Thursday, May 2, 2013

Rochester Gets A Mention In A New Novel


This is a passage from the latest James Salter novel, All That Is. Reminded me of F. Scott Fitzgerald's mention of Lockport in his novel, Tender Is The Night. Fitzgerald's family spent time in Buffalo when he was a child, but it sure does sound like Salter has visited the area. Then again, with the internet, maybe he just got enough from there. In any case, it made me feel like our corner of the world isn't so ignored after all.

“Beatrice had been born, the younger of two girls, in Rochester in the last year and month of the century, 1899. Their father was a teacher who died of the flu, the so-called Spanish flu that had first appeared in Spain and then broke out in America in the fall of 1918, just at the end of the war. More than half a million people died in scenes reminiscent of the plague. Her father had been stricken while walking down Clifford Avenue on a balmy afternoon, and two days later, face discolored, burning with fever and unable to breathe, he died. Afterwards they went to live with her grandparents, who ran a small hotel on Irondequoit Bay, a wooden hotel with a bar and a large, white kitchen and, during the winter, empty rooms.”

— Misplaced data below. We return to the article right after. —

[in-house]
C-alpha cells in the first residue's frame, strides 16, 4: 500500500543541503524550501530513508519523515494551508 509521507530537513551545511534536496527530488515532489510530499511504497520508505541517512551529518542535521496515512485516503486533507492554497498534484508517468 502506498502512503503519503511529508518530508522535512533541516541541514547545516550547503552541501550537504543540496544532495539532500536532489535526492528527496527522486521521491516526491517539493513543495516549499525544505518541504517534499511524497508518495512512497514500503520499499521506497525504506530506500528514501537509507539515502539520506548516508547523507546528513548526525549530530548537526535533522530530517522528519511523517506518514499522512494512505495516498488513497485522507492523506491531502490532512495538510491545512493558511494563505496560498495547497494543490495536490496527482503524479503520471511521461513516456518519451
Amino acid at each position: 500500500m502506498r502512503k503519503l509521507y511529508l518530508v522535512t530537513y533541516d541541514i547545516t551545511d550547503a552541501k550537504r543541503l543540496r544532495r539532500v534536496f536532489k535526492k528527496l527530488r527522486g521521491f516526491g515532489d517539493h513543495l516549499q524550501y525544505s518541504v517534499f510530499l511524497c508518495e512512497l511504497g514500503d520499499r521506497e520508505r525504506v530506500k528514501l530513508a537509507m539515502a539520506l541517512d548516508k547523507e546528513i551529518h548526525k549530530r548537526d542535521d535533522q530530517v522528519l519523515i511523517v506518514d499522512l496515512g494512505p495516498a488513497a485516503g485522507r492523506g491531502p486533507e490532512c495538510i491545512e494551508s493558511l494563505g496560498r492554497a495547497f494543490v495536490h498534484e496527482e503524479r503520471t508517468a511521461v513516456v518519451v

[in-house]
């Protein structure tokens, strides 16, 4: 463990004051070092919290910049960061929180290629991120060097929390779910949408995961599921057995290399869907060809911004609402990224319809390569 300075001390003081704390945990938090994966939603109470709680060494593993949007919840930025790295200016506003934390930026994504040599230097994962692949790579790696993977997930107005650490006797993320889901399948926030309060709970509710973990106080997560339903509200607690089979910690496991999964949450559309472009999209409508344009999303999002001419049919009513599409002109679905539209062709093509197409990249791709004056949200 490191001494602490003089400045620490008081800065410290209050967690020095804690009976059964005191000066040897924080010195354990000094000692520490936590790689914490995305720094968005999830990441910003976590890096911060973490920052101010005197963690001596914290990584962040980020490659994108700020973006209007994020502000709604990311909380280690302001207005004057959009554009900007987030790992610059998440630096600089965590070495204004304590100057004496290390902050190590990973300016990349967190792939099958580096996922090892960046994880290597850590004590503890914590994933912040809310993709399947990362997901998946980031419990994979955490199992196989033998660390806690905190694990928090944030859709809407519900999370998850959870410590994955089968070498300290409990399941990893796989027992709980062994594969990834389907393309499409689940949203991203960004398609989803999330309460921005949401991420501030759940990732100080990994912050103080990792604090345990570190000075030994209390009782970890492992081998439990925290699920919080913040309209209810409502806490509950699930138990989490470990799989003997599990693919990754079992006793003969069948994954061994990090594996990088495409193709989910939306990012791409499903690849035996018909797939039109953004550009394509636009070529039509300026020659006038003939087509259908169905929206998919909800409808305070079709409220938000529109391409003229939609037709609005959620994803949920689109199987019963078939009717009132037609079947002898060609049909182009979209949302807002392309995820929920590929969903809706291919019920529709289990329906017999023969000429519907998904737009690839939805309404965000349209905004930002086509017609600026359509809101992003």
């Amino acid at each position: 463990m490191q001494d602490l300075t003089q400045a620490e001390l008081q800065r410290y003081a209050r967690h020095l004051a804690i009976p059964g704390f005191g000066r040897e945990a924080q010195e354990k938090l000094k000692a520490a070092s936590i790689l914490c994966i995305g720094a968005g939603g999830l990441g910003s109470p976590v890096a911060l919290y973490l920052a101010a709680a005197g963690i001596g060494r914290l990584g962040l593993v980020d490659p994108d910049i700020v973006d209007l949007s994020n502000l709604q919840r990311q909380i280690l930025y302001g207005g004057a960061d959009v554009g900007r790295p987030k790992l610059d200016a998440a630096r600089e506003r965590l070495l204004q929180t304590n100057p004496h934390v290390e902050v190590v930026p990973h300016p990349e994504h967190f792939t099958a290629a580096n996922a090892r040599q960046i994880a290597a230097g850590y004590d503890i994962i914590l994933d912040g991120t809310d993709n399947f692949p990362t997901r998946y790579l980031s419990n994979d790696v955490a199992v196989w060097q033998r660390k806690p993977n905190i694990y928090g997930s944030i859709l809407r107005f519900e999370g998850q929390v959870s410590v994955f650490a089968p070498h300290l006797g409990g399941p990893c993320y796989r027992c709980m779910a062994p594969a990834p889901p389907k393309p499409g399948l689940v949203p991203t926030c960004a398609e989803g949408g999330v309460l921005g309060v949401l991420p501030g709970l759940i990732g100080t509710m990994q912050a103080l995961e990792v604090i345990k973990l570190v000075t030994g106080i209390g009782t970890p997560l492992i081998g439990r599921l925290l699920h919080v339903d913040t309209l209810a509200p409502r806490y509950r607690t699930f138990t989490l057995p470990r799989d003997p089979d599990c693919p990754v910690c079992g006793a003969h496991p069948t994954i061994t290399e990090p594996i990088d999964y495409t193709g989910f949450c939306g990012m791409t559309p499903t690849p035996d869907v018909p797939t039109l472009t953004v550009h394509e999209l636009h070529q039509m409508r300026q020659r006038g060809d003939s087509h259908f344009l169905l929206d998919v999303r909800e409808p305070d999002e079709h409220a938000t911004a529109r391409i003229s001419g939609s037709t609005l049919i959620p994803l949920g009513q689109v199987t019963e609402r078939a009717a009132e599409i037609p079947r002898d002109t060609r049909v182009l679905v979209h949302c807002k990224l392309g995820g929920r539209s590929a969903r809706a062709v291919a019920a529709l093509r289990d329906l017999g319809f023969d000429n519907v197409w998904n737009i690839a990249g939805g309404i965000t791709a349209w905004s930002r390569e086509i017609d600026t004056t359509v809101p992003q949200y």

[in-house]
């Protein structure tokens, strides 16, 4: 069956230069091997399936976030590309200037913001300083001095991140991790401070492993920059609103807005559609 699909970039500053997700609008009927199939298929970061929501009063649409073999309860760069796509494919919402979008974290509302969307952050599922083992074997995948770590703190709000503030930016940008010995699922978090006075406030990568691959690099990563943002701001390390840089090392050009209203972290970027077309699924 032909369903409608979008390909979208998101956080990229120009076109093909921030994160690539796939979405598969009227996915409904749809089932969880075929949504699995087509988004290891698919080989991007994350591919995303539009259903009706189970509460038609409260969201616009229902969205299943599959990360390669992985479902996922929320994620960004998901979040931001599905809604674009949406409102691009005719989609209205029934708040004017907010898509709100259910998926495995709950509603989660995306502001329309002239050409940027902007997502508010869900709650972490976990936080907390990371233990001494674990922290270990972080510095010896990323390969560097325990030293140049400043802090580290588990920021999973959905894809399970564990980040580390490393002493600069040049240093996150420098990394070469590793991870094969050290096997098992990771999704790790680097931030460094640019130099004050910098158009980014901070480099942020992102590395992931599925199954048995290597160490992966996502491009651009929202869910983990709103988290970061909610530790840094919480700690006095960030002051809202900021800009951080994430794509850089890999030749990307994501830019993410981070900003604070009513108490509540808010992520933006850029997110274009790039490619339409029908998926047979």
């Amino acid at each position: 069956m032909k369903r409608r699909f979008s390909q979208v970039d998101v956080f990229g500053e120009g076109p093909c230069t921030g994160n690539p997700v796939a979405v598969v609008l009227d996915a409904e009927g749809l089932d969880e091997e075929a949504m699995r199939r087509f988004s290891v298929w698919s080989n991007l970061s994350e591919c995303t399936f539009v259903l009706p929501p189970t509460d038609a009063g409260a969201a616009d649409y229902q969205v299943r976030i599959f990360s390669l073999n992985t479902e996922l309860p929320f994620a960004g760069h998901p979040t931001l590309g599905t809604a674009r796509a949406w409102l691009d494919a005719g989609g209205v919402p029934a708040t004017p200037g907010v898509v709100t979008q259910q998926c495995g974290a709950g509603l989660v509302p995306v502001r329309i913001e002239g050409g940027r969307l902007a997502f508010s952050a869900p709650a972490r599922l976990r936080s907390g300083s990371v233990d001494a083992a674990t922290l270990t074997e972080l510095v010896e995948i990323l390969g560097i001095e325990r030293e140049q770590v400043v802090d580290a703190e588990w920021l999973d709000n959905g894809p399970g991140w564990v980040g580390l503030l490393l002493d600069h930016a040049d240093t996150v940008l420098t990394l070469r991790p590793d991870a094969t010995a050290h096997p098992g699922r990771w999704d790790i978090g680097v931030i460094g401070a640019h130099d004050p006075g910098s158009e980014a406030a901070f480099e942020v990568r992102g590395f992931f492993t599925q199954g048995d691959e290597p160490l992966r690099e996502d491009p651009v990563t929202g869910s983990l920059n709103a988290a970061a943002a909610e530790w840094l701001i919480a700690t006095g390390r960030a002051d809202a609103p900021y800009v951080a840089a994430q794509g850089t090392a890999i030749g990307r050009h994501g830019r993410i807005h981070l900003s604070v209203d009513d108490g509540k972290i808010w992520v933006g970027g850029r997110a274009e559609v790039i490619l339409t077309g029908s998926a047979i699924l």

Empty rooms during winter? Not surprising.



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